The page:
ERIC Number: ED400091
Record Type: Non-Journal
Publication Date: 1996-Jun
Reference Count: N/A
Early School Performance of Hmong Children in Comparative Context.
Mueller, Daniel P.; And Others
This study compared the academic performance and classroom behavior of Hmong-refugee first and second graders to those of classmates from other ethnic backgrounds. Two cohorts of children and families from six inner-city Saint Paul (Minnesota) elementary schools participated in this ongoing longitudinal study, for a total of 528 children entering kindergarten in 1992-1994. Half attended Head Start, with the remainder drawn from the same classrooms. Nearly half the children in each cohort were Hmong; others were Caucasian, African-American, Hispanic, or American Indian. Findings indicated that compared to other ethnic groups, Hmong children are more likely to live with both biological parents, have more siblings, and move less often. Hmong parents are more likely to be older and married and less likely to have a high school diploma. There was no significant ethnic group difference in reading achievement as assessed on the Woodcock Johnson Tests of Achievement-Revised (WJTA-R). Hmong children entered kindergarten with lower mathematics achievement scores as assessed on the WJTA-R, but these differences disappeared by spring of first grade. Teachers rated Hmong children as more cooperative, more self-controlled, and with fewer problem classroom behaviors. There was no difference in teacher ratings on assertiveness. Hmong children had higher school attendance rates than other ethnic groups. Stepwise regression analyses indicated that participation in the Transition Project and Head Start, smaller family size, and older parents predicted higher reading achievement. Higher school attendance and parent involvement predicted higher mathematics achievement. (Contains 11 references.) (KDFB)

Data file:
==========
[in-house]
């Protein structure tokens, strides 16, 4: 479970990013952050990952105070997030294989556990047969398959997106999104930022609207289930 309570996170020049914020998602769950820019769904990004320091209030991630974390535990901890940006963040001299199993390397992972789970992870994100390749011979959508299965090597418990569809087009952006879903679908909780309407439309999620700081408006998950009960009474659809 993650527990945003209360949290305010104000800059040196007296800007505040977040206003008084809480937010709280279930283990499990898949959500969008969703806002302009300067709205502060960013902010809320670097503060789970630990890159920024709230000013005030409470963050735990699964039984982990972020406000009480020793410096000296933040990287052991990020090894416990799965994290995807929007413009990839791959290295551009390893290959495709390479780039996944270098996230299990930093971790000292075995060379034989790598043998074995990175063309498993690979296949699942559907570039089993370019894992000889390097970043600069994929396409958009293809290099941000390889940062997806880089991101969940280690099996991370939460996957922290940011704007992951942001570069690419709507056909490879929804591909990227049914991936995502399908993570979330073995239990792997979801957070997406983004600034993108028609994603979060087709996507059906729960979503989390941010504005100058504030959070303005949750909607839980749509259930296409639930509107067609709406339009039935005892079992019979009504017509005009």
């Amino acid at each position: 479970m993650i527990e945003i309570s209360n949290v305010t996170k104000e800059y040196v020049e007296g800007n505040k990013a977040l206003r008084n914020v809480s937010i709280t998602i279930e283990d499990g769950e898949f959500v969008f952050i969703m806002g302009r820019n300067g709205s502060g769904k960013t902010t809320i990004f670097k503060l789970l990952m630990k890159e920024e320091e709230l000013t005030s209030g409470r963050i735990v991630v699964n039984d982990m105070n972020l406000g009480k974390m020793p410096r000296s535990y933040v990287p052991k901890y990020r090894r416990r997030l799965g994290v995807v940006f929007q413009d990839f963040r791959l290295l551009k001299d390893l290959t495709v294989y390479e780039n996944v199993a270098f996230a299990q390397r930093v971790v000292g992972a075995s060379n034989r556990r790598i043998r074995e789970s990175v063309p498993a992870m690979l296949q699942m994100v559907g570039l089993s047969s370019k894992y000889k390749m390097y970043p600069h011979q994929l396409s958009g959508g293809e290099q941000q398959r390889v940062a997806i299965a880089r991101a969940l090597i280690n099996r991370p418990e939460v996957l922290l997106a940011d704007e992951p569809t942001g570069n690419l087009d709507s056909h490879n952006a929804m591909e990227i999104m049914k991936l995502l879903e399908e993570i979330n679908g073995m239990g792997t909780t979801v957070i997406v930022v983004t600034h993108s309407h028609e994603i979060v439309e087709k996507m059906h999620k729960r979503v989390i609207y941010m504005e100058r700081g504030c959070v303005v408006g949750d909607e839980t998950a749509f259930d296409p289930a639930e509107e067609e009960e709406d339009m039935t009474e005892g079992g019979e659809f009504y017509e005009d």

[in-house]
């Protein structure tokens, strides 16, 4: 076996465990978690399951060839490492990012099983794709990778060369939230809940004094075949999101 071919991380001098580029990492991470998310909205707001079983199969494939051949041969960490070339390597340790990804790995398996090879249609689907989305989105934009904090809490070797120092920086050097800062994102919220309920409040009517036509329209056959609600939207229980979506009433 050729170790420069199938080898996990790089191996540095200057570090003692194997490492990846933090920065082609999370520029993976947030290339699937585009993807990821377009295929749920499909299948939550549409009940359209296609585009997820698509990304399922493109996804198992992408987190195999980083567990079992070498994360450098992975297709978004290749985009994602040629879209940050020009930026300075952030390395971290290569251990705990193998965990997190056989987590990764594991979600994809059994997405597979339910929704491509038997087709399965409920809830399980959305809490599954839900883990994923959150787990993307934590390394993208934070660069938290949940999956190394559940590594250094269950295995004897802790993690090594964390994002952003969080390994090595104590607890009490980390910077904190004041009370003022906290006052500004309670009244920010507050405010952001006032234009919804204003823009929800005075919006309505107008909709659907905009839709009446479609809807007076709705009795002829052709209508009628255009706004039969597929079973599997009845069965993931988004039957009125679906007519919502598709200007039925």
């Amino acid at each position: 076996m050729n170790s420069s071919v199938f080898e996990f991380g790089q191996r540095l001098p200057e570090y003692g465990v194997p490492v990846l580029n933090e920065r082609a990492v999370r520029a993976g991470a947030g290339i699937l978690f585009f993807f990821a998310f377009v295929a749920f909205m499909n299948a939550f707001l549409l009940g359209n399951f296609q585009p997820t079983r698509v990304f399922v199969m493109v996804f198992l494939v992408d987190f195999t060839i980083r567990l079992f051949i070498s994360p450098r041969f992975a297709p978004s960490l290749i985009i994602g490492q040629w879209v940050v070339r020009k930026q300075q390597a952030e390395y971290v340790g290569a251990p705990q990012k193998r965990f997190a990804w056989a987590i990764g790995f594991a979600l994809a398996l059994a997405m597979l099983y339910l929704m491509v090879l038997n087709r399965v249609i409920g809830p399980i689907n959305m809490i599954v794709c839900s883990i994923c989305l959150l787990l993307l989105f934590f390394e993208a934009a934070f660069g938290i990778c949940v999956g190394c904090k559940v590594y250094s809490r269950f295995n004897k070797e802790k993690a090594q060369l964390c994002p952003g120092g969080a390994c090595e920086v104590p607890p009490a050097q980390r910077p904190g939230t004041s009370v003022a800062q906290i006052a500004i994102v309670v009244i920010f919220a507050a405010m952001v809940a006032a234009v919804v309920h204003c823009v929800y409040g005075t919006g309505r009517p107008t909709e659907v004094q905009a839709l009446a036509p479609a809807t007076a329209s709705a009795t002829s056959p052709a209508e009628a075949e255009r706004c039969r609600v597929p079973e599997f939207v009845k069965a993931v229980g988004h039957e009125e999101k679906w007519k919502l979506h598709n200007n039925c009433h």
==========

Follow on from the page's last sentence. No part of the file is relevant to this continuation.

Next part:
Descriptors: Academic Achievement, Asian Americans, Attendance, Comparative Analysis, Early Childhood Education, Ethnic Groups, Family Characteristics, Family Environment, Hmong People, Immigrants, Interviews, Parent Participation, Program Evaluation, Refugees, School Readiness, Student Behavior, Student Characteristics, Teacher Attitudes
Publication Type: Speeches/Meeting Papers; Reports - Research
Education Level: N/A
Sponsor: Administration for Children, Youth, and Families (DHHS), Washington, DC.
Authoring Institution: Wilder Research Center, St. Paul, MN.
Identifiers - Location: Minnesota (Saint Paul)
Identifiers - Assessments and Surveys: Social Skills Rating System; Woodcock Johnson Tests of Achievement